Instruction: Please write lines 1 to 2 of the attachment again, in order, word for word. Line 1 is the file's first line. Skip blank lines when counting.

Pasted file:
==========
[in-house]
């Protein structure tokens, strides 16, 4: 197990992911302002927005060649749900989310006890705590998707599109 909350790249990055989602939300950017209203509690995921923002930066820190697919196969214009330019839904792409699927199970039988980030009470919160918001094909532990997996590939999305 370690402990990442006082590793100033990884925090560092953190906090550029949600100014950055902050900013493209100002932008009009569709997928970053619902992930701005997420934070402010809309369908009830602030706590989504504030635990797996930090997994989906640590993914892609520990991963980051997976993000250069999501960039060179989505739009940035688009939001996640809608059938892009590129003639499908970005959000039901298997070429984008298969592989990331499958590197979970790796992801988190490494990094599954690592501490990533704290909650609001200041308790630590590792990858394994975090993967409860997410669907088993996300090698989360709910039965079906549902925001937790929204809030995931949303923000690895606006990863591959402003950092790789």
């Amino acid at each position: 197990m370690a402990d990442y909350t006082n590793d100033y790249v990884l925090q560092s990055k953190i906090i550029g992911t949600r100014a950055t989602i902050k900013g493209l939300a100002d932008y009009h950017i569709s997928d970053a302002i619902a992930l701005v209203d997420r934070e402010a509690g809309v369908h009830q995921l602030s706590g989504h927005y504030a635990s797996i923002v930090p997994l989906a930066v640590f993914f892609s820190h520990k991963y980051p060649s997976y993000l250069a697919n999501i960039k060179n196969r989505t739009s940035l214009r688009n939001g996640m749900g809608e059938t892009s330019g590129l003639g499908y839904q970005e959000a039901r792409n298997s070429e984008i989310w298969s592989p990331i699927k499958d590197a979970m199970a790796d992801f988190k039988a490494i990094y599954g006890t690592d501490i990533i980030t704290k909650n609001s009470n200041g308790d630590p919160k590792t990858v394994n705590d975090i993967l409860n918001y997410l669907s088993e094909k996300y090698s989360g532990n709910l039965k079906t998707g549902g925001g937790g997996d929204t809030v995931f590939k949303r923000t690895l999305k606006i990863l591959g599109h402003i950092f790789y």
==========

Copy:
[in-house]
């Protein structure tokens, strides 16, 4: 197990992911302002927005060649749900989310006890705590998707599109 909350790249990055989602939300950017209203509690995921923002930066820190697919196969214009330019839904792409699927199970039988980030009470919160918001094909532990997996590939999305 370690402990990442006082590793100033990884925090560092953190906090550029949600100014950055902050900013493209100002932008009009569709997928970053619902992930701005997420934070402010809309369908009830602030706590989504504030635990797996930090997994989906640590993914892609520990991963980051997976993000250069999501960039060179989505739009940035688009939001996640809608059938892009590129003639499908970005959000039901298997070429984008298969592989990331499958590197979970790796992801988190490494990094599954690592501490990533704290909650609001200041308790630590590792990858394994975090993967409860997410669907088993996300090698989360709910039965079906549902925001937790929204809030995931949303923000690895606006990863591959402003950092790789």